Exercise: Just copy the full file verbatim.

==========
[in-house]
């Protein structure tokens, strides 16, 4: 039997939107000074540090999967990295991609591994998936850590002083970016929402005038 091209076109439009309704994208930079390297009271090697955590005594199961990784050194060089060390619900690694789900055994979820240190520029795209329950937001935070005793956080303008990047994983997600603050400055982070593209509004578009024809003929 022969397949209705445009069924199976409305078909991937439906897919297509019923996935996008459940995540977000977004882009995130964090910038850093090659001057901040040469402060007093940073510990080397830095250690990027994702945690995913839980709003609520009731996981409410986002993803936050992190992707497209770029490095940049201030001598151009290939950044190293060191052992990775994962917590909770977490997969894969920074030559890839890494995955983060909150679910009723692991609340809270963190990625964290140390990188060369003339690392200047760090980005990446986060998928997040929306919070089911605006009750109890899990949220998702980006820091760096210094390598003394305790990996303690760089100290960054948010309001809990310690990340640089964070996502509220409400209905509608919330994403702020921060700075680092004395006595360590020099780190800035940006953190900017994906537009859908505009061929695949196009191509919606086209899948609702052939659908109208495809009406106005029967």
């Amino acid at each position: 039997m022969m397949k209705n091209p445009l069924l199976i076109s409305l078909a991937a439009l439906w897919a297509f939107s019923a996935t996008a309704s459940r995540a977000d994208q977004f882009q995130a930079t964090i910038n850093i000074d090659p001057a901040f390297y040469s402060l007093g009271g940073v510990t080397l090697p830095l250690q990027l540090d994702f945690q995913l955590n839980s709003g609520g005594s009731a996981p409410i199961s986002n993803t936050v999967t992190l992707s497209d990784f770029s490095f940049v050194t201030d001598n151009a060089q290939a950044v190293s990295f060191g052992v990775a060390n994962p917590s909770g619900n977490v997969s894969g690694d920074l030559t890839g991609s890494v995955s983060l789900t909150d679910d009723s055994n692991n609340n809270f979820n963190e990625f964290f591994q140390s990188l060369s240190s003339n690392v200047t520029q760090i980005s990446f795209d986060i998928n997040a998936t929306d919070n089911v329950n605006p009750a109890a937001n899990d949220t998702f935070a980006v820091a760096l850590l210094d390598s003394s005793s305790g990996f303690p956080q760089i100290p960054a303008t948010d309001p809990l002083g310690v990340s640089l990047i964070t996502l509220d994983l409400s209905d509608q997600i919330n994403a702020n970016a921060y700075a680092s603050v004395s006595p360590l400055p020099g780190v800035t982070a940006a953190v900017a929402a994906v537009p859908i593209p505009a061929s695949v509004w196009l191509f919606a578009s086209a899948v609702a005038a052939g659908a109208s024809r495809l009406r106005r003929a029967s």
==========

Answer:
[in-house]
């Protein structure tokens, strides 16, 4: 039997939107000074540090999967990295991609591994998936850590002083970016929402005038 091209076109439009309704994208930079390297009271090697955590005594199961990784050194060089060390619900690694789900055994979820240190520029795209329950937001935070005793956080303008990047994983997600603050400055982070593209509004578009024809003929 022969397949209705445009069924199976409305078909991937439906897919297509019923996935996008459940995540977000977004882009995130964090910038850093090659001057901040040469402060007093940073510990080397830095250690990027994702945690995913839980709003609520009731996981409410986002993803936050992190992707497209770029490095940049201030001598151009290939950044190293060191052992990775994962917590909770977490997969894969920074030559890839890494995955983060909150679910009723692991609340809270963190990625964290140390990188060369003339690392200047760090980005990446986060998928997040929306919070089911605006009750109890899990949220998702980006820091760096210094390598003394305790990996303690760089100290960054948010309001809990310690990340640089964070996502509220409400209905509608919330994403702020921060700075680092004395006595360590020099780190800035940006953190900017994906537009859908505009061929695949196009191509919606086209899948609702052939659908109208495809009406106005029967």
């Amino acid at each position: 039997m022969m397949k209705n091209p445009l069924l199976i076109s409305l078909a991937a439009l439906w897919a297509f939107s019923a996935t996008a309704s459940r995540a977000d994208q977004f882009q995130a930079t964090i910038n850093i000074d090659p001057a901040f390297y040469s402060l007093g009271g940073v510990t080397l090697p830095l250690q990027l540090d994702f945690q995913l955590n839980s709003g609520g005594s009731a996981p409410i199961s986002n993803t936050v999967t992190l992707s497209d990784f770029s490095f940049v050194t201030d001598n151009a060089q290939a950044v190293s990295f060191g052992v990775a060390n994962p917590s909770g619900n977490v997969s894969g690694d920074l030559t890839g991609s890494v995955s983060l789900t909150d679910d009723s055994n692991n609340n809270f979820n963190e990625f964290f591994q140390s990188l060369s240190s003339n690392v200047t520029q760090i980005s990446f795209d986060i998928n997040a998936t929306d919070n089911v329950n605006p009750a109890a937001n899990d949220t998702f935070a980006v820091a760096l850590l210094d390598s003394s005793s305790g990996f303690p956080q760089i100290p960054a303008t948010d309001p809990l002083g310690v990340s640089l990047i964070t996502l509220d994983l409400s209905d509608q997600i919330n994403a702020n970016a921060y700075a680092s603050v004395s006595p360590l400055p020099g780190v800035t982070a940006a953190v900017a929402a994906v537009p859908i593209p505009a061929s695949v509004w196009l191509f919606a578009s086209a899948v609702a005038a052939g659908a109208s024809r495809l009406r106005r003929a029967s």